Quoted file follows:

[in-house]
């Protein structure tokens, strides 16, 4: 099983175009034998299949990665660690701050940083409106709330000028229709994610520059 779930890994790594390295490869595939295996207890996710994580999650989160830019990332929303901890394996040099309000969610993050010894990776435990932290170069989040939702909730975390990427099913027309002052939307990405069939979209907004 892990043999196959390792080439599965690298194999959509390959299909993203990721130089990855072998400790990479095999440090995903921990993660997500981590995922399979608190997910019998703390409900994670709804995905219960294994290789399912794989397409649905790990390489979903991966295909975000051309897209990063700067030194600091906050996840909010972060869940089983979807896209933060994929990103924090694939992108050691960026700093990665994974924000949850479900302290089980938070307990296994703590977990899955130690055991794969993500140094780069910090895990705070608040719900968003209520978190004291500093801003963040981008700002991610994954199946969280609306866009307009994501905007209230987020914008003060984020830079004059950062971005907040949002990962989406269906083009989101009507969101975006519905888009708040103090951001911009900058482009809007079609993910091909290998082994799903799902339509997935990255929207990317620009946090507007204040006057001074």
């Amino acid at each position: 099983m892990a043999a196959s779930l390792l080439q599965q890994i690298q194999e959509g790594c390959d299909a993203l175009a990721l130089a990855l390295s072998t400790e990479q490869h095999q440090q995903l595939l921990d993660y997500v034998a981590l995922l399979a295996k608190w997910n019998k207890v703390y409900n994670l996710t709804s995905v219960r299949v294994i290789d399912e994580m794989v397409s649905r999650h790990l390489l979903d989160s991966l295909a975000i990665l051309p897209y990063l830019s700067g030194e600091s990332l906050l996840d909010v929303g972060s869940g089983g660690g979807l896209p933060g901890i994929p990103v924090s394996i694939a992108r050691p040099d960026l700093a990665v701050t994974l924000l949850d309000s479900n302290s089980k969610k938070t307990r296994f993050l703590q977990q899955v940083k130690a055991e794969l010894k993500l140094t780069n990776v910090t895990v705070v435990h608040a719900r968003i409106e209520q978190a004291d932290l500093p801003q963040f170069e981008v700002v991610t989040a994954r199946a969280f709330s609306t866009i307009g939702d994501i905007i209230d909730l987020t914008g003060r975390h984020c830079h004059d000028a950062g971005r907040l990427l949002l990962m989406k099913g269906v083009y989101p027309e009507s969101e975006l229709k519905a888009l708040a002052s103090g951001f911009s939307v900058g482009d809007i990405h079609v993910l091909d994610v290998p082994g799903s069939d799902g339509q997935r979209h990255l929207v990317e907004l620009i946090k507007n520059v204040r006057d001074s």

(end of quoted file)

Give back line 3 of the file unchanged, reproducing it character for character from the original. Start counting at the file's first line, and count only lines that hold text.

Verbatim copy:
């Amino acid at each position: 099983m892990a043999a196959s779930l390792l080439q599965q890994i690298q194999e959509g790594c390959d299909a993203l175009a990721l130089a990855l390295s072998t400790e990479q490869h095999q440090q995903l595939l921990d993660y997500v034998a981590l995922l399979a295996k608190w997910n019998k207890v703390y409900n994670l996710t709804s995905v219960r299949v294994i290789d399912e994580m794989v397409s649905r999650h790990l390489l979903d989160s991966l295909a975000i990665l051309p897209y990063l830019s700067g030194e600091s990332l906050l996840d909010v929303g972060s869940g089983g660690g979807l896209p933060g901890i994929p990103v924090s394996i694939a992108r050691p040099d960026l700093a990665v701050t994974l924000l949850d309000s479900n302290s089980k969610k938070t307990r296994f993050l703590q977990q899955v940083k130690a055991e794969l010894k993500l140094t780069n990776v910090t895990v705070v435990h608040a719900r968003i409106e209520q978190a004291d932290l500093p801003q963040f170069e981008v700002v991610t989040a994954r199946a969280f709330s609306t866009i307009g939702d994501i905007i209230d909730l987020t914008g003060r975390h984020c830079h004059d000028a950062g971005r907040l990427l949002l990962m989406k099913g269906v083009y989101p027309e009507s969101e975006l229709k519905a888009l708040a002052s103090g951001f911009s939307v900058g482009d809007i990405h079609v993910l091909d994610v290998p082994g799903s069939d799902g339509q997935r979209h990255l929207v990317e907004l620009i946090k507007n520059v204040r006057d001074s």